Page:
5: Aggregators

Aggregators continue to lure consumers online, putting increasing pressure on brokers and insurers to match cut-throat pricing

“The impact of the aggregators and the internet is subduing the rates. To sell the volume needed by that particular model, you have got to make it cheap,” says Ashbourne Insurance managing director Peter Smits.

“More and more people who are selling their products on the aggregators are finding ways to strip out commission, reduce earnings to keep the rates low. The trouble from our perspective is that we are not on the internet.

“The client will go on the internet and get a price for £250 and that sets the bar. They come to us and they expect £250. So if the market rates are £400, all of a sudden you are forced into a situation where you have to look at the premium to give the client a deal he or she believes is competitive.”

6: Catastrophes

Major catastrophes used to affect all types of business, pushing up rates across the board. PricewaterhouseCoopers partner Paul Delbridge says the aftermath of Hurricanes Ike and Gustav in 2008 shows this is no longer the case

“After Hurricane Katrina in 2005, rates got a big push across all classes,” he says. “In fairness, they were already rising. Insurers had damaged balance sheets after 9/11. There was much more onus on everybody to raise rates.

“After 2005 most insurers repaired their balance sheets to a quite large extent so people are not in as desperate need to raise rates … This time around we haven’t seen as many people suffering because not as much catastrophe-exposed buinsess has been written and models have become more sophisticated.”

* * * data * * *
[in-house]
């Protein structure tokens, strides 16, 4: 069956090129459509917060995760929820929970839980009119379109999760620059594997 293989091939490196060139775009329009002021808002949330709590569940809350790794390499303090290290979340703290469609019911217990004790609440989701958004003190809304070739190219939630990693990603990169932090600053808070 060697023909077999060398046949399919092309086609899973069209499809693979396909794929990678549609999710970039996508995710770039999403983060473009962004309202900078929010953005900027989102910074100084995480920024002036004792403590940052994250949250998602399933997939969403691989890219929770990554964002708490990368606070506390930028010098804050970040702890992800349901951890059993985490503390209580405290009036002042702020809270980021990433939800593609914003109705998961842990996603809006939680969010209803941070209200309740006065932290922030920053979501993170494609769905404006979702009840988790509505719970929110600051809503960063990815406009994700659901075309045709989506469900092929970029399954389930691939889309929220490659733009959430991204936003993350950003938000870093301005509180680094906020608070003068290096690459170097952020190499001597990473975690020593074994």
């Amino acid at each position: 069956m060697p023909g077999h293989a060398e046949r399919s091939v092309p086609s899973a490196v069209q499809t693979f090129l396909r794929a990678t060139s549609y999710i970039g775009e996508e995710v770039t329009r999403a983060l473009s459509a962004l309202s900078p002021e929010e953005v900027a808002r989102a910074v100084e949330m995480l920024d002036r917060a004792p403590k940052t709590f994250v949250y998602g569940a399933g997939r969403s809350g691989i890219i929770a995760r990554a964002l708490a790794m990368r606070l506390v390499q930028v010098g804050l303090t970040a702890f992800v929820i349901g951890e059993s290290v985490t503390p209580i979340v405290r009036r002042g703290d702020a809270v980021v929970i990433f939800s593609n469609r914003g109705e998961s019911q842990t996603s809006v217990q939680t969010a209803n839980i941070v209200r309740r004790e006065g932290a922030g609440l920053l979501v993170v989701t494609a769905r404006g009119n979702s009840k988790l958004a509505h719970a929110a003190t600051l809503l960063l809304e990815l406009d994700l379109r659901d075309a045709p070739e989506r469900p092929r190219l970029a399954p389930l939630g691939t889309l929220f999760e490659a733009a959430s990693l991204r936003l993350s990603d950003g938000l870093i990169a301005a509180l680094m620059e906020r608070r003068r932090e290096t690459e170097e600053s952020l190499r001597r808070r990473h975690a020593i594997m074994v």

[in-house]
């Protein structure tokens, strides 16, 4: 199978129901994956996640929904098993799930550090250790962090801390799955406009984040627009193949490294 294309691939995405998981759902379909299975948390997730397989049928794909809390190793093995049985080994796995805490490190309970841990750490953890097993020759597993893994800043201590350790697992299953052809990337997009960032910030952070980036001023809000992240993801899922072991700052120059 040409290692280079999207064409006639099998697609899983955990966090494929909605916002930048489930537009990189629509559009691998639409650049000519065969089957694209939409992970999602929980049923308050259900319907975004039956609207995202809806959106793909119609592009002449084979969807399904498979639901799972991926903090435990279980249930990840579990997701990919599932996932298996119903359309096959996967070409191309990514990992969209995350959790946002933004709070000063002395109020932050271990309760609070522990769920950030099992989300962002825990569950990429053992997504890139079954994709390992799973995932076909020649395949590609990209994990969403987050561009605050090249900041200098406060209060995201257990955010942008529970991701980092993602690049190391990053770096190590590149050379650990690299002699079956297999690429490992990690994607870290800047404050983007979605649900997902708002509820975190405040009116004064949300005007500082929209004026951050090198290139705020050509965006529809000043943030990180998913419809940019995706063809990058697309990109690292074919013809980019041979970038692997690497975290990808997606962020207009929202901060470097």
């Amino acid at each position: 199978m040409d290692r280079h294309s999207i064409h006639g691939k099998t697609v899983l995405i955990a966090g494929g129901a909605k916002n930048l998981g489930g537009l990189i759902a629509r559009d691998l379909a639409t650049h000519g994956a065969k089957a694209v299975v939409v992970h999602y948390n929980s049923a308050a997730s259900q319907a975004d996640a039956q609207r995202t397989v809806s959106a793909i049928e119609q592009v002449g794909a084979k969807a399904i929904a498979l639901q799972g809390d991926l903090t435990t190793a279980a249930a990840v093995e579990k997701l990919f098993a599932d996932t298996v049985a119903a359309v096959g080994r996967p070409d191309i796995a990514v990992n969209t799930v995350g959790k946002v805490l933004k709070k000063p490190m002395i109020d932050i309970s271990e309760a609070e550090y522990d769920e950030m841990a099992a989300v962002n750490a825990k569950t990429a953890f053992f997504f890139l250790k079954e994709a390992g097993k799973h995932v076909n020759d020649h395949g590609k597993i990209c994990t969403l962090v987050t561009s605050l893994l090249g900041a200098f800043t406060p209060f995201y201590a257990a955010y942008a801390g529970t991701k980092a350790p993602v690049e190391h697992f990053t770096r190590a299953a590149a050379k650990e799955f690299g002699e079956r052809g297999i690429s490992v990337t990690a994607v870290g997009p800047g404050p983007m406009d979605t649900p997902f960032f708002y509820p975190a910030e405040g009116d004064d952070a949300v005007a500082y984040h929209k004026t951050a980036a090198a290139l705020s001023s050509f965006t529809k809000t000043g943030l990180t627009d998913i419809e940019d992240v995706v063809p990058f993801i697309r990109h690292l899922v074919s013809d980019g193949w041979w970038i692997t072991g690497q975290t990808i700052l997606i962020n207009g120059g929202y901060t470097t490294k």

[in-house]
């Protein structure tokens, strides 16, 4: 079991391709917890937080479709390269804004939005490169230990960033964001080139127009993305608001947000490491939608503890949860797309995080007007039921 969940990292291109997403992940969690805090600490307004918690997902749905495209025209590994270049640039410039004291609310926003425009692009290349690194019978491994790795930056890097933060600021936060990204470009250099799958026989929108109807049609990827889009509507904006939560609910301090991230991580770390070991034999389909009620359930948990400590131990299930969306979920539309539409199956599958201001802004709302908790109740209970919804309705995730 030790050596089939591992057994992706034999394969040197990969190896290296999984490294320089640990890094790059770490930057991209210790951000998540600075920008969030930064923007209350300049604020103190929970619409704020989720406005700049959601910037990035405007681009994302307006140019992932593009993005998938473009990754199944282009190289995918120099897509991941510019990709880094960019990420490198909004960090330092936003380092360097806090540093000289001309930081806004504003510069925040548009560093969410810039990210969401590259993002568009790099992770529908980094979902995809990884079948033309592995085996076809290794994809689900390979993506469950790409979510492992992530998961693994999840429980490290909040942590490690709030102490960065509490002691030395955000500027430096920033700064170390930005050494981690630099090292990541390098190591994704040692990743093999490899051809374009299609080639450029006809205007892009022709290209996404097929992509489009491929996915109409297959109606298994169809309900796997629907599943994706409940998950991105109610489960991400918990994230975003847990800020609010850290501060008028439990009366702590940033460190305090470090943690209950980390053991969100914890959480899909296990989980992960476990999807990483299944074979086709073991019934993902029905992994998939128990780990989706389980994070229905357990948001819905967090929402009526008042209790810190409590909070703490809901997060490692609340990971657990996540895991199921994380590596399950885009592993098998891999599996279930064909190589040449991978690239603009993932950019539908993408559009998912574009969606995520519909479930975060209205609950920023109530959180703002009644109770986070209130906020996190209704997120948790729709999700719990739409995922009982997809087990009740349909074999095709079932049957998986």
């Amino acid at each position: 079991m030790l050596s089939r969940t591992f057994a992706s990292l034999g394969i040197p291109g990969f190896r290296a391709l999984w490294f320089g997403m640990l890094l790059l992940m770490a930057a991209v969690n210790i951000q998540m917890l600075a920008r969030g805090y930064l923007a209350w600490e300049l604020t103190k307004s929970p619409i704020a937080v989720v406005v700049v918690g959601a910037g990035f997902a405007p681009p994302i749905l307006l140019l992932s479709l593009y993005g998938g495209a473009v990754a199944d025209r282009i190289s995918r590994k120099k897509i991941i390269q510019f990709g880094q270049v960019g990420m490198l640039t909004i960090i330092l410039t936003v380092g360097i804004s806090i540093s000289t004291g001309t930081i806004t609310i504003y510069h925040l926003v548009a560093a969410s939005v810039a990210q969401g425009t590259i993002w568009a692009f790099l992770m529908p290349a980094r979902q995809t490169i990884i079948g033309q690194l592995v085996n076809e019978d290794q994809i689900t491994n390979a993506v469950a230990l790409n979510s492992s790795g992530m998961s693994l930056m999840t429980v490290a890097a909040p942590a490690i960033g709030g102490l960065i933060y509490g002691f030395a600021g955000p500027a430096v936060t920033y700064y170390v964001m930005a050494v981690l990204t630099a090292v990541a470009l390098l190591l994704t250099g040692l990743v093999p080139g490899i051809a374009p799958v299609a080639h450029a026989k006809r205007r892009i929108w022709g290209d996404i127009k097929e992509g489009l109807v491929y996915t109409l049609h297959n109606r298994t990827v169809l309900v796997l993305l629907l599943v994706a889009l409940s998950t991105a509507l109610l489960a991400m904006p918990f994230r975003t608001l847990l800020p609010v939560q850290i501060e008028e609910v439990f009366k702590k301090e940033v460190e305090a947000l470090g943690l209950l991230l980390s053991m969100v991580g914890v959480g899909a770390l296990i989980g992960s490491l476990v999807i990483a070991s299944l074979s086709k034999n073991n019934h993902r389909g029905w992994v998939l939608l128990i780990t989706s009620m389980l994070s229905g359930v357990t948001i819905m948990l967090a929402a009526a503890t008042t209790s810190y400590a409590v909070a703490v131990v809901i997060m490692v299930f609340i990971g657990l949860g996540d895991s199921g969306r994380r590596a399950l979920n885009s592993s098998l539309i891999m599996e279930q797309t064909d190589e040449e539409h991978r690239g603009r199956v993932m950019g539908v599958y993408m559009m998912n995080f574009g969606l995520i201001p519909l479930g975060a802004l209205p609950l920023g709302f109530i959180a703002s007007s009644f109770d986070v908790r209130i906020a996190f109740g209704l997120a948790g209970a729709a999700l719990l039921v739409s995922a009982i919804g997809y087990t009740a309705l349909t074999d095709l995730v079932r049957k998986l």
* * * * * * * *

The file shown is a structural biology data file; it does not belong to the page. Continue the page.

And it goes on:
7: Captives

In a bid to save costs, multinationals are bypassing traditional commercial markets in favour of placing risks with captives in offshore locations

“FTSE 350 multinationals are putting more business through their captives rather than buying insurance in the conventional market. We are seeing more and more of that happening at the moment,” Delbridge says. “It is probably due in part to the downturn and people trying to save money. And so while they are paying premiums to captive insurers, it is staying within the group.”

8: Prudent back reserves

Insurers are using reserves to prop up balance sheets and this is relieving any pressure to raise rates

“Insurers have been able to release reserves to improve their underwriting results,” Deloitte partner Ian Clarke says. “The balance sheets for most insurers are pretty strong. They are not being influenced by losses. The drive is not there to move prices up significantly.”

9: Top players are still getting good returns

Despite the credit crunch, some insurers are reaping healthy profits from past investments. This is helping them to keep rates low and to retain a sizeable market share

“In commercial lines there is still quite a lot of profit that is coming through from some insurers, even if it is not the super profits from commercial property in the past,” Fortis’s chief executive Barry Smith says.

“But it is still profitable and you can see the desire of many companies to invest more capital within the UK. If the top quartile of players are getting good returns, why should they move their rates up?”

10: Claims are down

A steady decline in the overall rate of claims has removed a traditional pressure point for rate increases

“Claims frequency has been a long downward trend,” Clarke says. “You are getting fewer accidents on the road and fewer claims are being made. It is a pretty benign claims environment. This means there is no great incentive based on claims alone to put rates up.”